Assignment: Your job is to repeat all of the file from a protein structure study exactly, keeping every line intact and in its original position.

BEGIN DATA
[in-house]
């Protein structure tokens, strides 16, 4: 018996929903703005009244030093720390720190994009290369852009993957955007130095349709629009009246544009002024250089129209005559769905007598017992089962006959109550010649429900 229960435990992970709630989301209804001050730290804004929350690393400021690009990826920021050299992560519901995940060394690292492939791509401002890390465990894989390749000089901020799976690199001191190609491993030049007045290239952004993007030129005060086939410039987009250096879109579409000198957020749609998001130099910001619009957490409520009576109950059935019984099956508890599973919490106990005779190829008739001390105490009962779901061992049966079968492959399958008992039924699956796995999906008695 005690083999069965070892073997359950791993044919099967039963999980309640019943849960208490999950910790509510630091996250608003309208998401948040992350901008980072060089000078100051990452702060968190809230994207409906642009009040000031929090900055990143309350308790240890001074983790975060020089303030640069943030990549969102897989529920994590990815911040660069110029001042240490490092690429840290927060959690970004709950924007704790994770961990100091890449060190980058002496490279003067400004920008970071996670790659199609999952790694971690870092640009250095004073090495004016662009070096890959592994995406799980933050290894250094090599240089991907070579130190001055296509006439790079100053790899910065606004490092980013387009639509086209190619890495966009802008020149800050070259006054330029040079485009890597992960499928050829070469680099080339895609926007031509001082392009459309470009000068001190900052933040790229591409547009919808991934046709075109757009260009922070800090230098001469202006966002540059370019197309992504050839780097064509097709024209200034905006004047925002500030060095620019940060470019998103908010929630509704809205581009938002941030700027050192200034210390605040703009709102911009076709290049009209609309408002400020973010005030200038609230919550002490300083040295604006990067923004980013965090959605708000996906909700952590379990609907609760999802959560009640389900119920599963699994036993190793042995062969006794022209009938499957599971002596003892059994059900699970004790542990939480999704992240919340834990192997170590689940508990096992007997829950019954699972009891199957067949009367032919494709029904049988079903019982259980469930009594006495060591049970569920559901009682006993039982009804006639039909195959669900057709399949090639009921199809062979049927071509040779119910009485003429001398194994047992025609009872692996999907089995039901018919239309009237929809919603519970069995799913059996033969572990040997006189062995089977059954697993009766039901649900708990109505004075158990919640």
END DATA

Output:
[in-house]
């Protein structure tokens, strides 16, 4: 018996929903703005009244030093720390720190994009290369852009993957955007130095349709629009009246544009002024250089129209005559769905007598017992089962006959109550010649429900 229960435990992970709630989301209804001050730290804004929350690393400021690009990826920021050299992560519901995940060394690292492939791509401002890390465990894989390749000089901020799976690199001191190609491993030049007045290239952004993007030129005060086939410039987009250096879109579409000198957020749609998001130099910001619009957490409520009576109950059935019984099956508890599973919490106990005779190829008739001390105490009962779901061992049966079968492959399958008992039924699956796995999906008695 005690083999069965070892073997359950791993044919099967039963999980309640019943849960208490999950910790509510630091996250608003309208998401948040992350901008980072060089000078100051990452702060968190809230994207409906642009009040000031929090900055990143309350308790240890001074983790975060020089303030640069943030990549969102897989529920994590990815911040660069110029001042240490490092690429840290927060959690970004709950924007704790994770961990100091890449060190980058002496490279003067400004920008970071996670790659199609999952790694971690870092640009250095004073090495004016662009070096890959592994995406799980933050290894250094090599240089991907070579130190001055296509006439790079100053790899910065606004490092980013387009639509086209190619890495966009802008020149800050070259006054330029040079485009890597992960499928050829070469680099080339895609926007031509001082392009459309470009000068001190900052933040790229591409547009919808991934046709075109757009260009922070800090230098001469202006966002540059370019197309992504050839780097064509097709024209200034905006004047925002500030060095620019940060470019998103908010929630509704809205581009938002941030700027050192200034210390605040703009709102911009076709290049009209609309408002400020973010005030200038609230919550002490300083040295604006990067923004980013965090959605708000996906909700952590379990609907609760999802959560009640389900119920599963699994036993190793042995062969006794022209009938499957599971002596003892059994059900699970004790542990939480999704992240919340834990192997170590689940508990096992007997829950019954699972009891199957067949009367032919494709029904049988079903019982259980469930009594006495060591049970569920559901009682006993039982009804006639039909195959669900057709399949090639009921199809062979049927071509040779119910009485003429001398194994047992025609009872692996999907089995039901018919239309009237929809919603519970069995799913059996033969572990040997006189062995089977059954697993009766039901649900708990109505004075158990919640």